On the sidelines of the 4th International Conference on Global Security held in The Hague in the Netherlands, from February 19 to 20, some Malian experts and other experts from the Sahel reflected on the prevailing situation in the area to make recommendations.
Mali is one of the most vulnerable countries to climate change. Resources are becoming scarce, poverty is increasing and insecurity is aggravating the food situation, particularly in central Mali. People are sometimes forced to move because of drought or floods.
It is impossible to dissociate security, climate and conflict according to Ms. Mbaranga Gasarabwe, Deputy Special Representative of the UN Secretary-General for MINUSMA. “There is more and more drought that lasts a long time. Last year, there was not only drought but also floods that led to many displaced people, whom we can call “climate affected displaced people”. Today, we’re going from 30,000 to 120,000 displaced, and when they move, where do they go? Among them, there are also shepherds who have to move with their flocks. There are almost no transhumance corridors at any level, so this whole mix creates conflicts with farmers”, she explained.
The population is swelling, youth don’t have jobs, natural resources are shrinking, people are displaced, we have to invest in communities, resilience, humanity to manage the grave threats posed by climate change @MbarangaUN #Doable
— Camilla Born (@camillaborn) 19 février 2019
Hamidou Oumarou, is from central Mali and participated in the conference to advocate on behalf of the people of the center. According to him, the State and its technical and financial partners must involve the inhabitants in the development of projects. “Local people today need to make their voices heard. Initiatives and projects for the region are funded to the tune of several million but do not often meet the expectations of the people. It is important that the base be consulted to know their real needs before intervening”.
For the Ambassador of the Netherlands in Mali, who also took part in the discussions, “the pressure linked to natural resources has a direct link with the conflicts and development. It is now time to discuss what are the elements for sustainable development to avoid conflict”.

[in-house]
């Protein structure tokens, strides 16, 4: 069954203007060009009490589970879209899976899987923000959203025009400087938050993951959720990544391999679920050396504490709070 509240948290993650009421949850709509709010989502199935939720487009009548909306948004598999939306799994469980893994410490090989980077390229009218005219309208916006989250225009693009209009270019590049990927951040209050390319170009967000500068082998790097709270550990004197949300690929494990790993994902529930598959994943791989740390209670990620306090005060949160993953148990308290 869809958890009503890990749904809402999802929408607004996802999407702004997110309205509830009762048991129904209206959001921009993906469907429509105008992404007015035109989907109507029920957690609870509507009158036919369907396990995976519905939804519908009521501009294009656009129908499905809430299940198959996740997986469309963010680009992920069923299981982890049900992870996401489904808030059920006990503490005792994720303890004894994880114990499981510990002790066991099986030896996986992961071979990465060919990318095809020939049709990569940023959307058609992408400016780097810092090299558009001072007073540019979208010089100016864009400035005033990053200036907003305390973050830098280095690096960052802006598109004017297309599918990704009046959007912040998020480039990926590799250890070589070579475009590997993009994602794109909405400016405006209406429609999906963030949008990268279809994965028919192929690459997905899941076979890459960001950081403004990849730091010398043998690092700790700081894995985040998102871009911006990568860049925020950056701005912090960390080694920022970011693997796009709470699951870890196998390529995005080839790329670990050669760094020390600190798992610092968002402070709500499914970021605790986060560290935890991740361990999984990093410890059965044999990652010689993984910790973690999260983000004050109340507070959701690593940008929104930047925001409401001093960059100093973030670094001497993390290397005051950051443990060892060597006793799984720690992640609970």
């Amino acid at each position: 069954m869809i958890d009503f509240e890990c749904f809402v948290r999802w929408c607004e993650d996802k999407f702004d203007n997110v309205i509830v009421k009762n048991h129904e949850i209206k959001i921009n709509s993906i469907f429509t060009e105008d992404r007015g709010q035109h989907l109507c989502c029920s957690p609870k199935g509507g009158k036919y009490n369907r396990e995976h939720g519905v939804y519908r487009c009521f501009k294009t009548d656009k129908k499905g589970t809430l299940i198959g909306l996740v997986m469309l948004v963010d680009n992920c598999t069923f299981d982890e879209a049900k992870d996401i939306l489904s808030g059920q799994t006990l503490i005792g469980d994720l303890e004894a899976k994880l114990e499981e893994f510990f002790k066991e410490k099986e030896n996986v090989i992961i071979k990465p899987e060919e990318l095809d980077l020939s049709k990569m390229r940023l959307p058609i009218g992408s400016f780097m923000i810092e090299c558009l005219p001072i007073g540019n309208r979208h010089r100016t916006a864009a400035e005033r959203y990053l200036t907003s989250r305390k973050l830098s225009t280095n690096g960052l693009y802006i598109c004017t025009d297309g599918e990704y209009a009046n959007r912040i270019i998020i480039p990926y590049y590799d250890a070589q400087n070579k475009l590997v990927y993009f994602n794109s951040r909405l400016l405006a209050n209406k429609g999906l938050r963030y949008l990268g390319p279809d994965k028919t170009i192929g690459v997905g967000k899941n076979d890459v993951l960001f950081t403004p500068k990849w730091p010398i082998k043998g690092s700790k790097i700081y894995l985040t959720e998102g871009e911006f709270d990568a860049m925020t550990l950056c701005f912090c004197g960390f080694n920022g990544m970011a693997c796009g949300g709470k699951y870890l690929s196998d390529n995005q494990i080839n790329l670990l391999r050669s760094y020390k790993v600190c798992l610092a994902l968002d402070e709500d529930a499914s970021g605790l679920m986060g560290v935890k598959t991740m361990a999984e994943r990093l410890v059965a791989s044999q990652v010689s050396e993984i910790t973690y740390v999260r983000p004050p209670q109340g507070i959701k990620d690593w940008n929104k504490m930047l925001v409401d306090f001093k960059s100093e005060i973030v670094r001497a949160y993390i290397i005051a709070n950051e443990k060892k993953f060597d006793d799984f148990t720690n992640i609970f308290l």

Several panels focused on Mali. These are conflicts linked to resources in different parts of the country, security, climate and development, how to bring peace to the Sahel. For some experts, it is necessary to have a technological approach through the use of Big Data, to have real data on the areas concerned to better understand the realities on the ground. Others favor conceptualized tools to enable appropriate water management, which they say is the key element.
Emergency plan for vulnerable countries
The State of Mali has a national climate change policy dating back to 2011 and has ratified several international agreements and treaties on environmental issues, said Drissa Doumbia, head of the sustainable development department and focal point of the Paris climate agreement at the Ministry of the Environment. “Today we are thinking about integrated programs for food security, energy development and water resources to move towards successful adaptation to climate change”, he said.
About 350 participants from 50 countries around the world discussed and reflected on climate and security issues during this 4th International Conference on Global Security. For the recommendations, emergency plans will be elaborated for their rapid implementation in the most affected areas such as Mali, Iraq, Lake Chad and the Caribbean Islands.